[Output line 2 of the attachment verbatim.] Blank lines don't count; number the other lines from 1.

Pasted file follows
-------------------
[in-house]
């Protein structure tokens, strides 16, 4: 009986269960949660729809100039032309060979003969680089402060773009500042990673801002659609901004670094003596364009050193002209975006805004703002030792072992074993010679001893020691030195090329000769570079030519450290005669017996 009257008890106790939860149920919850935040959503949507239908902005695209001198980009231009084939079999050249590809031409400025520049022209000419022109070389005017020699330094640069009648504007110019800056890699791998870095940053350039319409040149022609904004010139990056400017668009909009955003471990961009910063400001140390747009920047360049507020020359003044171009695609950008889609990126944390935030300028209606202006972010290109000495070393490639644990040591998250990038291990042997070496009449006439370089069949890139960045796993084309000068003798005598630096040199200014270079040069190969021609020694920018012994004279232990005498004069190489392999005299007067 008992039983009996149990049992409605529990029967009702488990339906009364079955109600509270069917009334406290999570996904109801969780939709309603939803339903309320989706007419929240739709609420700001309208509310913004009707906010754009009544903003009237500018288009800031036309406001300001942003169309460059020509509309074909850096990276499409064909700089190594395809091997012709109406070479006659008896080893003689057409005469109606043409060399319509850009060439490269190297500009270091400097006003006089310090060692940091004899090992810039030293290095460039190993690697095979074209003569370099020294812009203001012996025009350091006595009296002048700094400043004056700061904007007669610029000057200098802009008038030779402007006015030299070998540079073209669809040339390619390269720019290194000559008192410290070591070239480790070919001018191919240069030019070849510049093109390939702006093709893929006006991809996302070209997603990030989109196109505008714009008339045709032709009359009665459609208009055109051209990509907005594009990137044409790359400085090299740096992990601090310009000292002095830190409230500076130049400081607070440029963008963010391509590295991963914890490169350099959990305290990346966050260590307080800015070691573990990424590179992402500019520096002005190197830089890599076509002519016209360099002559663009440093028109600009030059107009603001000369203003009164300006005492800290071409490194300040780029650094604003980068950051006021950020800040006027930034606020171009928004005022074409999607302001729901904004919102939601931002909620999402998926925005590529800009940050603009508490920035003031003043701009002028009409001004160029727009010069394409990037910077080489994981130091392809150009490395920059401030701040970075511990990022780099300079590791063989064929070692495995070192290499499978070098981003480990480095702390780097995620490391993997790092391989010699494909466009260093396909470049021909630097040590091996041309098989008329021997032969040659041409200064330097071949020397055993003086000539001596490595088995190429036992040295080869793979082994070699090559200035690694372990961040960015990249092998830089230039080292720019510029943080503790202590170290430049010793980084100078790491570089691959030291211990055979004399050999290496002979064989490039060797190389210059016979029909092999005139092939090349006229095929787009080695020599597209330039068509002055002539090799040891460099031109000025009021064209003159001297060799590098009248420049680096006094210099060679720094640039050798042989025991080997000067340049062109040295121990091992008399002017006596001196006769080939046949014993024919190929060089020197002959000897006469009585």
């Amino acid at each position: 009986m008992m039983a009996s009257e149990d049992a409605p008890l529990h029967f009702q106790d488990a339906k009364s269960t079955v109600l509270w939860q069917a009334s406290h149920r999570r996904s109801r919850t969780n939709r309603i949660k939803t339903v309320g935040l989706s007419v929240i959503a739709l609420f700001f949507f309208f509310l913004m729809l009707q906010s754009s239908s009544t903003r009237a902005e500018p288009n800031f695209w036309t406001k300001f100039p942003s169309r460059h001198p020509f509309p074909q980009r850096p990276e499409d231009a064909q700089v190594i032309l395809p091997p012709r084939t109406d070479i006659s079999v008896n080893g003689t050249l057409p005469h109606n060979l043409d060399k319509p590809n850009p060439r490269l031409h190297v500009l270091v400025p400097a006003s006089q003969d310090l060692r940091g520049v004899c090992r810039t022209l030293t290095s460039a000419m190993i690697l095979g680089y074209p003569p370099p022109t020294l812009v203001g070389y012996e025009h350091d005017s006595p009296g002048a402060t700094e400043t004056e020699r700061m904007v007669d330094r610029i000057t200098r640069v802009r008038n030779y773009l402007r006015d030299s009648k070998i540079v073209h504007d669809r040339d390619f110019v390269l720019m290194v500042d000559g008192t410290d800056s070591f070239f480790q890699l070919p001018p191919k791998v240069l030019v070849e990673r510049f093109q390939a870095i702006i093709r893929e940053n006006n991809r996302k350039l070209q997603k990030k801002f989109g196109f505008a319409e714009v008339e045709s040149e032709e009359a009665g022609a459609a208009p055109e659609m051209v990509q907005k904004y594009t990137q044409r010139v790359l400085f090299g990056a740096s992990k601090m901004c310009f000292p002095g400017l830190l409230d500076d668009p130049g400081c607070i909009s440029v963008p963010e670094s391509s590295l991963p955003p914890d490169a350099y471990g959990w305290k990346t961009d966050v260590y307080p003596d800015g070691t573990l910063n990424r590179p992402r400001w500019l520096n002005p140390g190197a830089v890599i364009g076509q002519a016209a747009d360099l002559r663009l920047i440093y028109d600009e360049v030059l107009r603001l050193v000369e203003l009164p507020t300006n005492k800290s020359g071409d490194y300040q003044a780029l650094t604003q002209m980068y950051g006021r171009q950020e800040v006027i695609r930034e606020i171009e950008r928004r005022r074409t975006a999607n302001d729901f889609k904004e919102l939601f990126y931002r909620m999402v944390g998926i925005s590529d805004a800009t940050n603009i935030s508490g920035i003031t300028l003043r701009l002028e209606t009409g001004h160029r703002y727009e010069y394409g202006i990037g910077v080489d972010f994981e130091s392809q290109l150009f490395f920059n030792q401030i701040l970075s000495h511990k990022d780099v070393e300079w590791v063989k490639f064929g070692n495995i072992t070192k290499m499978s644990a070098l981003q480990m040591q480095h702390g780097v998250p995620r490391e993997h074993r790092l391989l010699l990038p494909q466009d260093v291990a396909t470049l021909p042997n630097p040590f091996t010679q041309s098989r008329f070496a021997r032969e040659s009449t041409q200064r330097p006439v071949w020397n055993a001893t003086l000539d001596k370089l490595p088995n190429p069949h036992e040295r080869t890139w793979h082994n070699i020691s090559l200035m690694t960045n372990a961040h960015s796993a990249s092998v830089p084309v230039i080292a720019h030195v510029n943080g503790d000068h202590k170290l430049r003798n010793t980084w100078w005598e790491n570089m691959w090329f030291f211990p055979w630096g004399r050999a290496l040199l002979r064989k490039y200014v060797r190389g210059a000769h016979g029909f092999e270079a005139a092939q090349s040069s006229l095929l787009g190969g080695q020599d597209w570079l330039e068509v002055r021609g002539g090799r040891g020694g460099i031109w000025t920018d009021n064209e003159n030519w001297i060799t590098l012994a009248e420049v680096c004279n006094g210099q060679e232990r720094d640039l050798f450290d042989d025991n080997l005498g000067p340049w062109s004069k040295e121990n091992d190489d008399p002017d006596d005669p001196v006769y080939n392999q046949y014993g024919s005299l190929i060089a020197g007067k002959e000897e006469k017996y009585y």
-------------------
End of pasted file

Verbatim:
């Protein structure tokens, strides 16, 4: 009986269960949660729809100039032309060979003969680089402060773009500042990673801002659609901004670094003596364009050193002209975006805004703002030792072992074993010679001893020691030195090329000769570079030519450290005669017996 009257008890106790939860149920919850935040959503949507239908902005695209001198980009231009084939079999050249590809031409400025520049022209000419022109070389005017020699330094640069009648504007110019800056890699791998870095940053350039319409040149022609904004010139990056400017668009909009955003471990961009910063400001140390747009920047360049507020020359003044171009695609950008889609990126944390935030300028209606202006972010290109000495070393490639644990040591998250990038291990042997070496009449006439370089069949890139960045796993084309000068003798005598630096040199200014270079040069190969021609020694920018012994004279232990005498004069190489392999005299007067 008992039983009996149990049992409605529990029967009702488990339906009364079955109600509270069917009334406290999570996904109801969780939709309603939803339903309320989706007419929240739709609420700001309208509310913004009707906010754009009544903003009237500018288009800031036309406001300001942003169309460059020509509309074909850096990276499409064909700089190594395809091997012709109406070479006659008896080893003689057409005469109606043409060399319509850009060439490269190297500009270091400097006003006089310090060692940091004899090992810039030293290095460039190993690697095979074209003569370099020294812009203001012996025009350091006595009296002048700094400043004056700061904007007669610029000057200098802009008038030779402007006015030299070998540079073209669809040339390619390269720019290194000559008192410290070591070239480790070919001018191919240069030019070849510049093109390939702006093709893929006006991809996302070209997603990030989109196109505008714009008339045709032709009359009665459609208009055109051209990509907005594009990137044409790359400085090299740096992990601090310009000292002095830190409230500076130049400081607070440029963008963010391509590295991963914890490169350099959990305290990346966050260590307080800015070691573990990424590179992402500019520096002005190197830089890599076509002519016209360099002559663009440093028109600009030059107009603001000369203003009164300006005492800290071409490194300040780029650094604003980068950051006021950020800040006027930034606020171009928004005022074409999607302001729901904004919102939601931002909620999402998926925005590529800009940050603009508490920035003031003043701009002028009409001004160029727009010069394409990037910077080489994981130091392809150009490395920059401030701040970075511990990022780099300079590791063989064929070692495995070192290499499978070098981003480990480095702390780097995620490391993997790092391989010699494909466009260093396909470049021909630097040590091996041309098989008329021997032969040659041409200064330097071949020397055993003086000539001596490595088995190429036992040295080869793979082994070699090559200035690694372990961040960015990249092998830089230039080292720019510029943080503790202590170290430049010793980084100078790491570089691959030291211990055979004399050999290496002979064989490039060797190389210059016979029909092999005139092939090349006229095929787009080695020599597209330039068509002055002539090799040891460099031109000025009021064209003159001297060799590098009248420049680096006094210099060679720094640039050798042989025991080997000067340049062109040295121990091992008399002017006596001196006769080939046949014993024919190929060089020197002959000897006469009585």